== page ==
Through the University Core Curriculum, USI seeks to encourage in all students the desire and ability to achieve personal growth and contribute meaningfully to society. The University Core program involves non-specialized, non-vocational learning that views students first as human beings, equipping them to harness their full intellectual, aesthetic, emotional, and physical resources to improve their lives and the lives of those around them. The program is based on the premise that students must know themselves and their world before they can become responsive and responsible leaders. It assumes that students need to think clearly, speak and write well, live according to consistent ideals, understand public issues, and use knowledge wisely.
To fulfill these needs, the University Core Curriculum exposes students to various ways of knowing and invites them to analyze the great ideas and achievements of humanity. Students can acquire an appreciation of their place in the continuum of life by studying not only their own world, but also that of the past, of other cultures, and of nature. They can escape from narrow perspectives and values, and actively participate in shaping their lives, society, and environment.
A student's major area of specialized study and the University Core Curriculum complement each other. The former provides knowledge that distinguishes us from one another in our diverse walks of life; the latter provides knowledge and abilities that all educated people share. By joining the two, the University can accomplish its primary mission of preparing students to live wisely.
Since the University Core Curriculum has a diversity of aims, no single course addresses all of them. The program as a whole seeks to achieve the objectives presented below. But among the overall goals for the program are these two: critical thinking and information processing.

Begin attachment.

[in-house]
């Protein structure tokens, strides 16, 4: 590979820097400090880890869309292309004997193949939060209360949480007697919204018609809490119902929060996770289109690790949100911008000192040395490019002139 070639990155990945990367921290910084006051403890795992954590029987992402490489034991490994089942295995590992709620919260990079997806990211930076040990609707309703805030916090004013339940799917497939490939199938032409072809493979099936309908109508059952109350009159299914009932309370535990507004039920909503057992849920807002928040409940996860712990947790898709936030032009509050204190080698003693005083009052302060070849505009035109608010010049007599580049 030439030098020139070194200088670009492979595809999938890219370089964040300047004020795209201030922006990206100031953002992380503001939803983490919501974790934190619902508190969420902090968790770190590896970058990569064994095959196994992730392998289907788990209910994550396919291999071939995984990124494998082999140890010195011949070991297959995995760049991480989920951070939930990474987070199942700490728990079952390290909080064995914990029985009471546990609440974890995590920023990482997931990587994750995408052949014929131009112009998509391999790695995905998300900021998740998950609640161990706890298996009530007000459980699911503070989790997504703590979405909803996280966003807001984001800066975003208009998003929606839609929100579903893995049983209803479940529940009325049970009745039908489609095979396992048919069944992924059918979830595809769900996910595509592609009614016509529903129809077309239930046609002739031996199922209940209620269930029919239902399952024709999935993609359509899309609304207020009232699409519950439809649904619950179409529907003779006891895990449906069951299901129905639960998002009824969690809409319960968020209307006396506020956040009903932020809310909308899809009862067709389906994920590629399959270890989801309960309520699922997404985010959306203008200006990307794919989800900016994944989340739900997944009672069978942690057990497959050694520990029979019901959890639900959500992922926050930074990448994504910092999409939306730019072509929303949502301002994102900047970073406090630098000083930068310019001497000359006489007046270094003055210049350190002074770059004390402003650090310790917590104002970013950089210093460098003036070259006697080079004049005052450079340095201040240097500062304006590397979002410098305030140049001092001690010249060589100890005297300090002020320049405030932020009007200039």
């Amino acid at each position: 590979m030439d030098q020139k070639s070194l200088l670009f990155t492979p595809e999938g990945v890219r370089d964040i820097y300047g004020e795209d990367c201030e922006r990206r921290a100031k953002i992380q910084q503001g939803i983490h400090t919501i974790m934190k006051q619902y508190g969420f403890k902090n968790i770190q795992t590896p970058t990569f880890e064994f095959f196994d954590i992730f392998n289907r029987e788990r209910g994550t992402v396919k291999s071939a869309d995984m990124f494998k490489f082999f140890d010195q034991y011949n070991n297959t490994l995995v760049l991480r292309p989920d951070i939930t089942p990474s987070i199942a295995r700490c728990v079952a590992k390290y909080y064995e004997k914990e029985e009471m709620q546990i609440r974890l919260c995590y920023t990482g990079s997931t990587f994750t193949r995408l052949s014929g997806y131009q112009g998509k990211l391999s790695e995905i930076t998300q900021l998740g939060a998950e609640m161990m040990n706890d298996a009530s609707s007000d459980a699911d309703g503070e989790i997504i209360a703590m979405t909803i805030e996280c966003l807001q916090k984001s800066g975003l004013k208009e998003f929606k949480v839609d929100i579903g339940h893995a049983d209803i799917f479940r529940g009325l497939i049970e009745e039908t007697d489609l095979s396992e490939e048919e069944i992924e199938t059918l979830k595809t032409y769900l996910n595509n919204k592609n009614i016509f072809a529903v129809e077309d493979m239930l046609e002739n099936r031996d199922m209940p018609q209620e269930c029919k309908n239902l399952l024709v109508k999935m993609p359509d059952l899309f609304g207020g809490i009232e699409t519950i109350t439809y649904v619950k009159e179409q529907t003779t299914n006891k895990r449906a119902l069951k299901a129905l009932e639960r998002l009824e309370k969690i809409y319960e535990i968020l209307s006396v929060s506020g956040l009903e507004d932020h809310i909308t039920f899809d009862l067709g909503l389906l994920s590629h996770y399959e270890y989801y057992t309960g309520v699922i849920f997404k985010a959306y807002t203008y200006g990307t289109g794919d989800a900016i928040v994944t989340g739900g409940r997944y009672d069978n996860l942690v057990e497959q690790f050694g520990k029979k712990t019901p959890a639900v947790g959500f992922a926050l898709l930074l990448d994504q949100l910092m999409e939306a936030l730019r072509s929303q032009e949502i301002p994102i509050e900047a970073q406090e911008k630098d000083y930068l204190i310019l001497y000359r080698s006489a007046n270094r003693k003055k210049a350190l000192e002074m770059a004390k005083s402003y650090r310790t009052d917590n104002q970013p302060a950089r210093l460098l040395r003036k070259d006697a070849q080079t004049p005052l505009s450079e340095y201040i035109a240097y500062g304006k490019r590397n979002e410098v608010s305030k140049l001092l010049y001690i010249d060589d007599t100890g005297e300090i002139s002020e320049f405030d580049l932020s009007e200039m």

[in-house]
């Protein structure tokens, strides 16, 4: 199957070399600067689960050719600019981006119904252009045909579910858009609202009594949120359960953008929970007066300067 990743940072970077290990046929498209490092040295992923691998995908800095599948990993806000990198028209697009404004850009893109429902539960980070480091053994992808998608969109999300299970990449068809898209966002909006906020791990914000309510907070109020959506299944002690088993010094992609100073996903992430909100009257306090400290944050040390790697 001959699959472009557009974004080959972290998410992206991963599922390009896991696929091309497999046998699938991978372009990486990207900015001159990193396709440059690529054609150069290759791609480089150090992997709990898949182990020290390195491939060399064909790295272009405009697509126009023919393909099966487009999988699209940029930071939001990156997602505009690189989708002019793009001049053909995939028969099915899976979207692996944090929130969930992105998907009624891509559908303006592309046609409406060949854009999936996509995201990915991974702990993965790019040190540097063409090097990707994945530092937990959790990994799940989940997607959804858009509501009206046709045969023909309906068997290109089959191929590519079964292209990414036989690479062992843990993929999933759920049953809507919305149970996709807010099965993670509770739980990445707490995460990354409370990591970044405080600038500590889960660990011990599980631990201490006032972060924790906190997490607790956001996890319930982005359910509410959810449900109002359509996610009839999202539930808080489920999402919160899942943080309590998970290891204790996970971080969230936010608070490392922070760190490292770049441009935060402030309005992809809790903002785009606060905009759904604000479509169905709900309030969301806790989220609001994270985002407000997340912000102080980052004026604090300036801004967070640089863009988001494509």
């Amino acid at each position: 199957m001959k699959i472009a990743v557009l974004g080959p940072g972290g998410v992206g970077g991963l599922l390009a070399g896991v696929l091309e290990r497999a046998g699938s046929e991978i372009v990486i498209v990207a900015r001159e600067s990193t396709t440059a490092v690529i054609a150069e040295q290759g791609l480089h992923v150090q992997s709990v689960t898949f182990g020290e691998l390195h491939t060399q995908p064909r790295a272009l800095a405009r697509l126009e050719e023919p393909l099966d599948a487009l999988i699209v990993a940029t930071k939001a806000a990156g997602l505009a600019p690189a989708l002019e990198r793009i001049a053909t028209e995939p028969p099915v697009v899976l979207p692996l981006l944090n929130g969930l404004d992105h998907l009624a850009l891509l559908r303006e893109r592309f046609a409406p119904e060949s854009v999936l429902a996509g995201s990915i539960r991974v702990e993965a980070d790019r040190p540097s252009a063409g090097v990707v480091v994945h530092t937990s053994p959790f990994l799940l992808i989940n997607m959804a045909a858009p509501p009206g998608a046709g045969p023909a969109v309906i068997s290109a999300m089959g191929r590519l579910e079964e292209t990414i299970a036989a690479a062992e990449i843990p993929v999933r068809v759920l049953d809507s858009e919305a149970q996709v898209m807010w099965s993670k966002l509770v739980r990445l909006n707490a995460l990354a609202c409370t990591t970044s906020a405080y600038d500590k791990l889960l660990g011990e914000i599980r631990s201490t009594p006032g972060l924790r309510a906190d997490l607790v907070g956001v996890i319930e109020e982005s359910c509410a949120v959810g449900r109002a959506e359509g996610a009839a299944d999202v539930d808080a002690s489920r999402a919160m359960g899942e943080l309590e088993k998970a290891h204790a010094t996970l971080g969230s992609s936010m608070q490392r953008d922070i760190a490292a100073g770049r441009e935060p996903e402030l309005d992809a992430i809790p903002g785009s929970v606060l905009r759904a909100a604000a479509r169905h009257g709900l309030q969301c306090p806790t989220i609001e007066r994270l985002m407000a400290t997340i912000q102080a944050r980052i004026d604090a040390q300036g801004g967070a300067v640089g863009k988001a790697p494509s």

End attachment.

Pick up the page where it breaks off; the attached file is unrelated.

- Critical thinking is defined as "the ability to analyze and critically evaluate information." Students who complete the University Core should learn to analyze information presented in numerical, written, spoken, and visual formats. They should develop higher-order cognitive skills such as interpreting, synthesizing, applying, illustrating, inferring, comparing-contrasting, distinguishing the central from the peripheral, and predicting. They should learn to differentiate opinion, theory, and fact, and should be able to define problems and identify solutions.
- Information processing is defined as "the ability to locate, gather, and process information." Students who complete the Core should also know how to perform basic research tasks involving primary and secondary sources, including laboratory and field experiences. They should learn to retrieve and organize information stored in diverse formats, and use the computer to extend their ability to process information.
A. The Mind: Enhancement of Cognitive Abilities
A1. The ability to communicate effectively
Students should be able to write clear, concise, and coherent prose in both expository and persuasive modes. They should be able to speak clearly, effectively, and persuasively in both formal and informal circumstances.
A2. The ability to think in mathematical terms
Students should achieve proficiency in algebraic skills and learn to apply mathematical techniques to solve problems. They should be able to interpret information and data presented in numerical, graphical, or statistical form, and convey this knowledge to others.
B. The Self: Enhancement of Individual Development
B1. The ability to make informed, intelligent ethical judgments